FEATURE: Climate diplomacy gathers pace
Mairi Dupar, CDKN’s Global Public Affairs Co-ordinator, looks at how climate diplomacy can be used to drive change at the national and international levels.
As the impacts of climate change take hold, climate change is beginning to feature in countries’ foreign policies. Nowhere is this more the case than the Republic of the Marshall Islands, a Pacific island country that is now under drought orders and struggling to cope with rising sea levels.
Minister Tony de Brum of the Marshall Islands, recently wrote on cdkn.org, “Climate change is not a distant prospect, but a reality for us now. People are starting to ask: What is happening to our country? What will my children do? Not our grandchildren or great-grandchildren, but our children, who are already on the frontline” (See Action to Halt Warming Could Save My Nation).
In April, Minister de Brum was among the high level panellists, ambassadors, climate negotiators and analysts who met to discuss the emergent field of climate diplomacy and what it can achieve. CDKN, E3G and the UK’s Foreign and Commonwealth Office convened the special workshop on climate diplomacy in London. Nick Mabey, Executive Director of E3G, presented the preliminary findings of a CDKN-supported review of the potential for climate diplomacy to propel national action and international cooperation.
Climate policy “depends upon action in other policy areas to deliver substantive change,” said Mr Mabey, “this requires climate change to be aligned to other, usually more influential, actors in the national interest debate.” On the home front, for instance, climate champions need to build alliances and negotiate trade-offs with actors who have more clout than they do, such as finance and energy ministries and investors. The same principle goes for the international arena: governments could cite the co-benefits of climate action in bilateral and multilateral relations, or use trade and security issues to negotiate better climate outcomes.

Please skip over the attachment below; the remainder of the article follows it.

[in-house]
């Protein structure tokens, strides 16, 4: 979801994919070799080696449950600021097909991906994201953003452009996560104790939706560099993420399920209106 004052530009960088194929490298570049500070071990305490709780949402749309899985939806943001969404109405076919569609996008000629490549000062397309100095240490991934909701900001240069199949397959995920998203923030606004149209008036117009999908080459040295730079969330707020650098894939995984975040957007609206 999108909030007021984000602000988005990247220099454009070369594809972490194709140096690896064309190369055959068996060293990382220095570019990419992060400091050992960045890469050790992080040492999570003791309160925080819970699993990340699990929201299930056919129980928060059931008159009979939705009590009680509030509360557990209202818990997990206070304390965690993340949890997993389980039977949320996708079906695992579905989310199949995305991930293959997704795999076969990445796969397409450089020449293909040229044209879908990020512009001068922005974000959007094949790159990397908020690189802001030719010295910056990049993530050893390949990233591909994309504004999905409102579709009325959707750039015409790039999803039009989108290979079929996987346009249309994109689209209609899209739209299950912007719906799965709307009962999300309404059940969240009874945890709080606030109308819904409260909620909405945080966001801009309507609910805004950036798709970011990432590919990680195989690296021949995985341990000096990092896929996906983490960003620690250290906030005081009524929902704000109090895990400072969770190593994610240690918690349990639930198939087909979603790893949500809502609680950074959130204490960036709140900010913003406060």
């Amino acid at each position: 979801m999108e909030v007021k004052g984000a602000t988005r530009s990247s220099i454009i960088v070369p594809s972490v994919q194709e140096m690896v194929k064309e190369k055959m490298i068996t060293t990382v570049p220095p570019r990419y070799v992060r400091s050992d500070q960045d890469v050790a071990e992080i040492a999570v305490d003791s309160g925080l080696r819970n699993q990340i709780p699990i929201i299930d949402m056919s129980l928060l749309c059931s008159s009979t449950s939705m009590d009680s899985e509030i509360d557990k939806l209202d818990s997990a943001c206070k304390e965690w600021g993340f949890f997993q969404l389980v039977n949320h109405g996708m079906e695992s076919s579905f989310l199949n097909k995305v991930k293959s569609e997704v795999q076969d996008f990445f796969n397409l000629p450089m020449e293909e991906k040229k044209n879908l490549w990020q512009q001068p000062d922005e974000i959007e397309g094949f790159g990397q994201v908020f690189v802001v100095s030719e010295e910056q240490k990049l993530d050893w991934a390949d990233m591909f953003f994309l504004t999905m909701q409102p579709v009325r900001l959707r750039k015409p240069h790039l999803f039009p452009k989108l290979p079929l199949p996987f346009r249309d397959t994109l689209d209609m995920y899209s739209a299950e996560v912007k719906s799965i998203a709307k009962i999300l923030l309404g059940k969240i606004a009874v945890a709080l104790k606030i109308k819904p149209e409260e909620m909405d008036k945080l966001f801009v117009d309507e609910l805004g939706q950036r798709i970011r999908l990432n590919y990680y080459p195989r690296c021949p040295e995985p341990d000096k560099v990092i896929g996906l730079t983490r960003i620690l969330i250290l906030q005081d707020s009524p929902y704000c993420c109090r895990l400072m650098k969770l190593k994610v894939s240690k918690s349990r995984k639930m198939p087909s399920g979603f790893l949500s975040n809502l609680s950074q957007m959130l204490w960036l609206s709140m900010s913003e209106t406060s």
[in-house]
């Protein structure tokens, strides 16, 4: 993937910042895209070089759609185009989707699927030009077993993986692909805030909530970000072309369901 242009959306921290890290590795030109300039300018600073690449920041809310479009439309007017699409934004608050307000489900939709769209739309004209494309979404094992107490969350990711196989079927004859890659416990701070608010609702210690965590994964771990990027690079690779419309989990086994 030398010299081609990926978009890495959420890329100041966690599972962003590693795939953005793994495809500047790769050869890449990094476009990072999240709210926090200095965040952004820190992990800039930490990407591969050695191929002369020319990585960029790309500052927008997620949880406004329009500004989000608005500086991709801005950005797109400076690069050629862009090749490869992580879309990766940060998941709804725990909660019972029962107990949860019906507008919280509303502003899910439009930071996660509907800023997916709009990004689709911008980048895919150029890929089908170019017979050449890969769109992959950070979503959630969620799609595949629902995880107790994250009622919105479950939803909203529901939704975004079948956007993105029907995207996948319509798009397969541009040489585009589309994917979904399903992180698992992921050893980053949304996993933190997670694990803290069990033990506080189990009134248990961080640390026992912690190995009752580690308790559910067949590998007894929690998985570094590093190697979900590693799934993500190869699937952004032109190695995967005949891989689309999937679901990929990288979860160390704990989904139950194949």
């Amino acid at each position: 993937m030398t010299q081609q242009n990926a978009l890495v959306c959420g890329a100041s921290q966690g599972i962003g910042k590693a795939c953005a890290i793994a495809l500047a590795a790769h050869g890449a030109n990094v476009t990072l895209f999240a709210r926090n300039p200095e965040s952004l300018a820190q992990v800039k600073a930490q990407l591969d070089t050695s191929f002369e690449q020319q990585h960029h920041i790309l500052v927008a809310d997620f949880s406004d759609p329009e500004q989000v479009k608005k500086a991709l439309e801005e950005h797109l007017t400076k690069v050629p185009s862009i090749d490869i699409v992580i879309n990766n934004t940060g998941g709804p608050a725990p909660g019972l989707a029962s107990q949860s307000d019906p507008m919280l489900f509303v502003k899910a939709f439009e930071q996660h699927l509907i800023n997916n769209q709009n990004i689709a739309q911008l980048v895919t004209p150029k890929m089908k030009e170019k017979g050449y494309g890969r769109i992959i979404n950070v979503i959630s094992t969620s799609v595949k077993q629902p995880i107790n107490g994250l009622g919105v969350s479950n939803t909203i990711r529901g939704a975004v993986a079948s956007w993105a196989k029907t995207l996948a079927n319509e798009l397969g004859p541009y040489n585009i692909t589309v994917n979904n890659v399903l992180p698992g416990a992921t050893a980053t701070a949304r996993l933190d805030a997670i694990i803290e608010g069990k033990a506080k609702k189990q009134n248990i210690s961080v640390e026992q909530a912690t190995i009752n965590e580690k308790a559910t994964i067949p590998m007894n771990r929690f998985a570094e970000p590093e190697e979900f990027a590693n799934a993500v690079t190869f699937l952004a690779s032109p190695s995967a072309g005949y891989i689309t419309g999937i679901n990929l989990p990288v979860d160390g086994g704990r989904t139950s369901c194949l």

Participants suggested that climate change needs to be understood as a key element of the national interest, both in the domestic debate and in a country’s projection of its interests overseas. Such a framing would lead to climate issues being more effectively taken up in existing political and diplomatic channels.
It’s not just a question of formulating a smart policy line based on your own country’s national interests, though; it’s also about understanding which aspects of the climate debate – climate impacts or new, green growth opportunities – motivate other governments. “We need analysis of the national interests and trigger points of the big emitting nations so that we can speak their language,” said one participant from a least developed country.
The possibilities for climate diplomacy may even extend beyond the preserve of career diplomats, to other arenas for international cooperation, where there’s even wider scope for making the connections. “The UNFCCC deals with emissions reductions and allocation of cuts,” said Professor Michael Jacobs of the Grantham Institute. “Between high level targets and detailed institutional arrangements, there is a massive array of governments and businesses doing adaptation and mitigation and now spending trillions of dollars doing those things. Some are provided for by the international regime but most are not.”
“How do we connect the reality of emissions reduction and adaptation on the ground and work by enterprises (mostly private, some state owned) which is actually what you need to do to address climate change? It’s not what climate diplomats do. It involves the economic and ministries that are doing the work to reduce emissions; it involves the businesses and financiers who are doing this both at national and international level – and it adds a whole new layer of complexity.”